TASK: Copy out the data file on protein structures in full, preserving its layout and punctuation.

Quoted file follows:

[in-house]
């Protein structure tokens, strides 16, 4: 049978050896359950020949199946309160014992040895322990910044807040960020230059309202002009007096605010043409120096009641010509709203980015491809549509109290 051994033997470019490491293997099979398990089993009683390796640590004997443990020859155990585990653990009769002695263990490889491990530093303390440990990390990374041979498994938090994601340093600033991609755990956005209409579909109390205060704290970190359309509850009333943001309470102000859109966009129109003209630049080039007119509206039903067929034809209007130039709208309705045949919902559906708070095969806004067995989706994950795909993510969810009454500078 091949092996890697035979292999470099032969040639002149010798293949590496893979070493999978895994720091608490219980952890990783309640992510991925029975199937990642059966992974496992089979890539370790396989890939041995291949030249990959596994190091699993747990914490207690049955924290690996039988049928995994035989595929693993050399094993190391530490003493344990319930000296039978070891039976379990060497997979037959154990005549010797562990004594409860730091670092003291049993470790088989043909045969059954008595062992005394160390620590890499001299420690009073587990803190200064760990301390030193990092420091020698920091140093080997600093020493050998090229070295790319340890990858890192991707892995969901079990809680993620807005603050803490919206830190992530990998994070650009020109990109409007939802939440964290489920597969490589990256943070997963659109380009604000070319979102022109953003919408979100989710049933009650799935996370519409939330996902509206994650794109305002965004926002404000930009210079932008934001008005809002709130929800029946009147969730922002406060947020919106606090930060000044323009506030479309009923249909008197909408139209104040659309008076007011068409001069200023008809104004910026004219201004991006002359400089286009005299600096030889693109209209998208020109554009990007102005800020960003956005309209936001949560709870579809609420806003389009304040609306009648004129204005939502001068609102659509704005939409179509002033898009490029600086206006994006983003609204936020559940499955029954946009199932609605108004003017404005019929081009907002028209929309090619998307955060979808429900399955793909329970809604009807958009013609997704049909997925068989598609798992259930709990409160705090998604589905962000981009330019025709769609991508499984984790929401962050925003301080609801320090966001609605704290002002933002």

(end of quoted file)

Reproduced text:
[in-house]
């Protein structure tokens, strides 16, 4: 049978050896359950020949199946309160014992040895322990910044807040960020230059309202002009007096605010043409120096009641010509709203980015491809549509109290 051994033997470019490491293997099979398990089993009683390796640590004997443990020859155990585990653990009769002695263990490889491990530093303390440990990390990374041979498994938090994601340093600033991609755990956005209409579909109390205060704290970190359309509850009333943001309470102000859109966009129109003209630049080039007119509206039903067929034809209007130039709208309705045949919902559906708070095969806004067995989706994950795909993510969810009454500078 091949092996890697035979292999470099032969040639002149010798293949590496893979070493999978895994720091608490219980952890990783309640992510991925029975199937990642059966992974496992089979890539370790396989890939041995291949030249990959596994190091699993747990914490207690049955924290690996039988049928995994035989595929693993050399094993190391530490003493344990319930000296039978070891039976379990060497997979037959154990005549010797562990004594409860730091670092003291049993470790088989043909045969059954008595062992005394160390620590890499001299420690009073587990803190200064760990301390030193990092420091020698920091140093080997600093020493050998090229070295790319340890990858890192991707892995969901079990809680993620807005603050803490919206830190992530990998994070650009020109990109409007939802939440964290489920597969490589990256943070997963659109380009604000070319979102022109953003919408979100989710049933009650799935996370519409939330996902509206994650794109305002965004926002404000930009210079932008934001008005809002709130929800029946009147969730922002406060947020919106606090930060000044323009506030479309009923249909008197909408139209104040659309008076007011068409001069200023008809104004910026004219201004991006002359400089286009005299600096030889693109209209998208020109554009990007102005800020960003956005309209936001949560709870579809609420806003389009304040609306009648004129204005939502001068609102659509704005939409179509002033898009490029600086206006994006983003609204936020559940499955029954946009199932609605108004003017404005019929081009907002028209929309090619998307955060979808429900399955793909329970809604009807958009013609997704049909997925068989598609798992259930709990409160705090998604589905962000981009330019025709769609991508499984984790929401962050925003301080609801320090966001609605704290002002933002």